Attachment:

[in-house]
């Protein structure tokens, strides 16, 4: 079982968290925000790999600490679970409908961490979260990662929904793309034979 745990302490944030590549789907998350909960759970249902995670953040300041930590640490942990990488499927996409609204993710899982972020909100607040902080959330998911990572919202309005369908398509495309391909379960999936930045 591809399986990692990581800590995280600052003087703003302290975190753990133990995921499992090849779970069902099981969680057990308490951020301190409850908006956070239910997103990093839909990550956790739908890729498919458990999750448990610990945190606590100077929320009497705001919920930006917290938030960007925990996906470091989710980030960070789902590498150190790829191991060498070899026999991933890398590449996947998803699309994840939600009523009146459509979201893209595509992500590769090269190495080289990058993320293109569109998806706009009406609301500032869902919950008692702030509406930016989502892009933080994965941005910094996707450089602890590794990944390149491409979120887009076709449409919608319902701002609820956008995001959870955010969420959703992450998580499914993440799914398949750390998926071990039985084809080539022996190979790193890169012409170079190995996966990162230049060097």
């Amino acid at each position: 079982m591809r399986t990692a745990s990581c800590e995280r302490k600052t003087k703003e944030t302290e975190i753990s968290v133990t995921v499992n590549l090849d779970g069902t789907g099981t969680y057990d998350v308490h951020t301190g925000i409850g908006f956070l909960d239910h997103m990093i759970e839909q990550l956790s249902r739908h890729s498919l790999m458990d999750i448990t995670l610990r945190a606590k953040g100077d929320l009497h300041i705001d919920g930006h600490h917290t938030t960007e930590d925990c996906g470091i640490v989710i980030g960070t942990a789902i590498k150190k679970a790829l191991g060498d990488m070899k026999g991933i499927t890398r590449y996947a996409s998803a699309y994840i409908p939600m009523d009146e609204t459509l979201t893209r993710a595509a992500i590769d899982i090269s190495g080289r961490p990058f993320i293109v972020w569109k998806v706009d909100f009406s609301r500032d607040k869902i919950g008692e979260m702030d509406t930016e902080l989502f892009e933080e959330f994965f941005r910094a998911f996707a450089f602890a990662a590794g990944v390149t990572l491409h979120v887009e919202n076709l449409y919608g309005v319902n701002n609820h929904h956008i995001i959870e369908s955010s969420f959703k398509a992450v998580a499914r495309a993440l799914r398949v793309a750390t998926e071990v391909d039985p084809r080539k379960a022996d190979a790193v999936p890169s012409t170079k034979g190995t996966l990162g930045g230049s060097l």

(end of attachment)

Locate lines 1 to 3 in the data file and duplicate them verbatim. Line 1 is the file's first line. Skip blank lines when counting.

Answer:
[in-house]
């Protein structure tokens, strides 16, 4: 079982968290925000790999600490679970409908961490979260990662929904793309034979 745990302490944030590549789907998350909960759970249902995670953040300041930590640490942990990488499927996409609204993710899982972020909100607040902080959330998911990572919202309005369908398509495309391909379960999936930045 591809399986990692990581800590995280600052003087703003302290975190753990133990995921499992090849779970069902099981969680057990308490951020301190409850908006956070239910997103990093839909990550956790739908890729498919458990999750448990610990945190606590100077929320009497705001919920930006917290938030960007925990996906470091989710980030960070789902590498150190790829191991060498070899026999991933890398590449996947998803699309994840939600009523009146459509979201893209595509992500590769090269190495080289990058993320293109569109998806706009009406609301500032869902919950008692702030509406930016989502892009933080994965941005910094996707450089602890590794990944390149491409979120887009076709449409919608319902701002609820956008995001959870955010969420959703992450998580499914993440799914398949750390998926071990039985084809080539022996190979790193890169012409170079190995996966990162230049060097």
């Amino acid at each position: 079982m591809r399986t990692a745990s990581c800590e995280r302490k600052t003087k703003e944030t302290e975190i753990s968290v133990t995921v499992n590549l090849d779970g069902t789907g099981t969680y057990d998350v308490h951020t301190g925000i409850g908006f956070l909960d239910h997103m990093i759970e839909q990550l956790s249902r739908h890729s498919l790999m458990d999750i448990t995670l610990r945190a606590k953040g100077d929320l009497h300041i705001d919920g930006h600490h917290t938030t960007e930590d925990c996906g470091i640490v989710i980030g960070t942990a789902i590498k150190k679970a790829l191991g060498d990488m070899k026999g991933i499927t890398r590449y996947a996409s998803a699309y994840i409908p939600m009523d009146e609204t459509l979201t893209r993710a595509a992500i590769d899982i090269s190495g080289r961490p990058f993320i293109v972020w569109k998806v706009d909100f009406s609301r500032d607040k869902i919950g008692e979260m702030d509406t930016e902080l989502f892009e933080e959330f994965f941005r910094a998911f996707a450089f602890a990662a590794g990944v390149t990572l491409h979120v887009e919202n076709l449409y919608g309005v319902n701002n609820h929904h956008i995001i959870e369908s955010s969420f959703k398509a992450v998580a499914r495309a993440l799914r398949v793309a750390t998926e071990v391909d039985p084809r080539k379960a022996d190979a790193v999936p890169s012409t170079k034979g190995t996966l990162g930045g230049s060097l």